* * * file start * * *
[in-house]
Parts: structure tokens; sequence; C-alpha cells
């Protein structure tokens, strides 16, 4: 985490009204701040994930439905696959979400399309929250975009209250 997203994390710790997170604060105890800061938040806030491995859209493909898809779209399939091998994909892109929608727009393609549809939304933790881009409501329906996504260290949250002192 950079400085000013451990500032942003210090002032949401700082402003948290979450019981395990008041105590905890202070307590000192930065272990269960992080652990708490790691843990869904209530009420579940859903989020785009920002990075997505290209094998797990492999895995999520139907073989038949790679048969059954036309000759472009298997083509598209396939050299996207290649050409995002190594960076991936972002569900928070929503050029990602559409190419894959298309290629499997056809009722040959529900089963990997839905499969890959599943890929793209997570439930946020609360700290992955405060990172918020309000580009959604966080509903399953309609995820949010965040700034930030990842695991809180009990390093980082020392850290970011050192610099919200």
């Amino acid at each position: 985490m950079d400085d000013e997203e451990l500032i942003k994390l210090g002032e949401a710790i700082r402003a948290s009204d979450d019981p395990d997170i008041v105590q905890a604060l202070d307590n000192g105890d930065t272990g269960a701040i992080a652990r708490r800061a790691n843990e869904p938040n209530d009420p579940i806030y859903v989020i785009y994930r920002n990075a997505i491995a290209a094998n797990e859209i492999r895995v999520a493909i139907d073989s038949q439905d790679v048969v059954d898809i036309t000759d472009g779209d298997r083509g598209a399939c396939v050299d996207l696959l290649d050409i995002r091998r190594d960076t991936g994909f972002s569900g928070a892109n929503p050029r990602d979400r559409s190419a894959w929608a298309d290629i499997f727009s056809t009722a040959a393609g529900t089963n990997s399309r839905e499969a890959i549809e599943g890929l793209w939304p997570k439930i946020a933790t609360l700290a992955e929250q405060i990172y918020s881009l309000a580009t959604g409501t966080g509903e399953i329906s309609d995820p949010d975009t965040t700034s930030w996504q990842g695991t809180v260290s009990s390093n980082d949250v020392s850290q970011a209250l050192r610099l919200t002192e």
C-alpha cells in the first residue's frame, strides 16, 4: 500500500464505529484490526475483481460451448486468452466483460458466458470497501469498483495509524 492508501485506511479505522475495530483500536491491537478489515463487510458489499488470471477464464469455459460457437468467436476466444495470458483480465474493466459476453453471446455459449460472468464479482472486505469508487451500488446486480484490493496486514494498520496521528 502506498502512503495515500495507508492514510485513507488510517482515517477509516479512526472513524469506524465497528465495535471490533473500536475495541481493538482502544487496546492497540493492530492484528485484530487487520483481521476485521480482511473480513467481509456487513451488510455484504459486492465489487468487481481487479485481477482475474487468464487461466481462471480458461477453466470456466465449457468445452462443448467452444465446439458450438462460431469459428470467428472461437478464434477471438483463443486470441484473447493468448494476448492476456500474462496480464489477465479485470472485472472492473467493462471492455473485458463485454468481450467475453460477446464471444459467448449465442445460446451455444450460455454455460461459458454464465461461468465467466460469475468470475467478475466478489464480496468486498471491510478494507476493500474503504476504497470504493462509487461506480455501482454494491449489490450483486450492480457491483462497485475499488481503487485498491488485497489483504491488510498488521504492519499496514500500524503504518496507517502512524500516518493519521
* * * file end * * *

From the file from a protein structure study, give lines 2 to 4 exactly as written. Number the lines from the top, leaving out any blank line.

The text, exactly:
Parts: structure tokens; sequence; C-alpha cells
């Protein structure tokens, strides 16, 4: 985490009204701040994930439905696959979400399309929250975009209250 997203994390710790997170604060105890800061938040806030491995859209493909898809779209399939091998994909892109929608727009393609549809939304933790881009409501329906996504260290949250002192 950079400085000013451990500032942003210090002032949401700082402003948290979450019981395990008041105590905890202070307590000192930065272990269960992080652990708490790691843990869904209530009420579940859903989020785009920002990075997505290209094998797990492999895995999520139907073989038949790679048969059954036309000759472009298997083509598209396939050299996207290649050409995002190594960076991936972002569900928070929503050029990602559409190419894959298309290629499997056809009722040959529900089963990997839905499969890959599943890929793209997570439930946020609360700290992955405060990172918020309000580009959604966080509903399953309609995820949010965040700034930030990842695991809180009990390093980082020392850290970011050192610099919200």
């Amino acid at each position: 985490m950079d400085d000013e997203e451990l500032i942003k994390l210090g002032e949401a710790i700082r402003a948290s009204d979450d019981p395990d997170i008041v105590q905890a604060l202070d307590n000192g105890d930065t272990g269960a701040i992080a652990r708490r800061a790691n843990e869904p938040n209530d009420p579940i806030y859903v989020i785009y994930r920002n990075a997505i491995a290209a094998n797990e859209i492999r895995v999520a493909i139907d073989s038949q439905d790679v048969v059954d898809i036309t000759d472009g779209d298997r083509g598209a399939c396939v050299d996207l696959l290649d050409i995002r091998r190594d960076t991936g994909f972002s569900g928070a892109n929503p050029r990602d979400r559409s190419a894959w929608a298309d290629i499997f727009s056809t009722a040959a393609g529900t089963n990997s399309r839905e499969a890959i549809e599943g890929l793209w939304p997570k439930i946020a933790t609360l700290a992955e929250q405060i990172y918020s881009l309000a580009t959604g409501t966080g509903e399953i329906s309609d995820p949010d975009t965040t700034s930030w996504q990842g695991t809180v260290s009990s390093n980082d949250v020392s850290q970011a209250l050192r610099l919200t002192e």